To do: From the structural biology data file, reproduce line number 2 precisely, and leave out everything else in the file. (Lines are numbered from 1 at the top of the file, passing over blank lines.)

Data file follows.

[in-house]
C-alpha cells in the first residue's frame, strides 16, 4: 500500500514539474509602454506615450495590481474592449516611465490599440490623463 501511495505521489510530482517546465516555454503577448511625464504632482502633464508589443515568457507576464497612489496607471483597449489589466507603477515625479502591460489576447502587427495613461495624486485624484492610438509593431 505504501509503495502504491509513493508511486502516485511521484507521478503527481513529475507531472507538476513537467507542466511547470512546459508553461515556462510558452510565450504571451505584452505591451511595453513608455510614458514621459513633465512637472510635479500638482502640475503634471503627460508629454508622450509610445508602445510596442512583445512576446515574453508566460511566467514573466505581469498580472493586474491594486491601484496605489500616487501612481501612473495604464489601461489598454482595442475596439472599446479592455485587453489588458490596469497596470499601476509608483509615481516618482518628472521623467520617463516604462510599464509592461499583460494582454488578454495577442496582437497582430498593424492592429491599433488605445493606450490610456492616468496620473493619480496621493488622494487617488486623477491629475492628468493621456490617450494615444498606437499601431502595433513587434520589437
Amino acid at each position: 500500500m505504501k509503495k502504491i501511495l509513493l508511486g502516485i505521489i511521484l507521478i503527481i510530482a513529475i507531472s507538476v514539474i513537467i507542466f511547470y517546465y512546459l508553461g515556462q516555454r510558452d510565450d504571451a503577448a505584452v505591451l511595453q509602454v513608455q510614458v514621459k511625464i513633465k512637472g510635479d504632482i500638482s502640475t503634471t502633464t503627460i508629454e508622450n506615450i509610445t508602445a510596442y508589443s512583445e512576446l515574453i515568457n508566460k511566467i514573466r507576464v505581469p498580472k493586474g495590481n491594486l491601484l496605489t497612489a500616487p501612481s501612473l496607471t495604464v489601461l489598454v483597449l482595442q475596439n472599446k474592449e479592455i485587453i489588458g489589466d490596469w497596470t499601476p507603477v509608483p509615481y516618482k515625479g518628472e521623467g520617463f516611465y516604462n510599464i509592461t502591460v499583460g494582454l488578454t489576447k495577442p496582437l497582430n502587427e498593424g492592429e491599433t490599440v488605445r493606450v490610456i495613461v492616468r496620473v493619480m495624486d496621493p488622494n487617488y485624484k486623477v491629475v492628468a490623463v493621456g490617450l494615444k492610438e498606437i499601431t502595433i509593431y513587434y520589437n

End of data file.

C-alpha cells in the first residue's frame, strides 16, 4: 500500500514539474509602454506615450495590481474592449516611465490599440490623463 501511495505521489510530482517546465516555454503577448511625464504632482502633464508589443515568457507576464497612489496607471483597449489589466507603477515625479502591460489576447502587427495613461495624486485624484492610438509593431 505504501509503495502504491509513493508511486502516485511521484507521478503527481513529475507531472507538476513537467507542466511547470512546459508553461515556462510558452510565450504571451505584452505591451511595453513608455510614458514621459513633465512637472510635479500638482502640475503634471503627460508629454508622450509610445508602445510596442512583445512576446515574453508566460511566467514573466505581469498580472493586474491594486491601484496605489500616487501612481501612473495604464489601461489598454482595442475596439472599446479592455485587453489588458490596469497596470499601476509608483509615481516618482518628472521623467520617463516604462510599464509592461499583460494582454488578454495577442496582437497582430498593424492592429491599433488605445493606450490610456492616468496620473493619480496621493488622494487617488486623477491629475492628468493621456490617450494615444498606437499601431502595433513587434520589437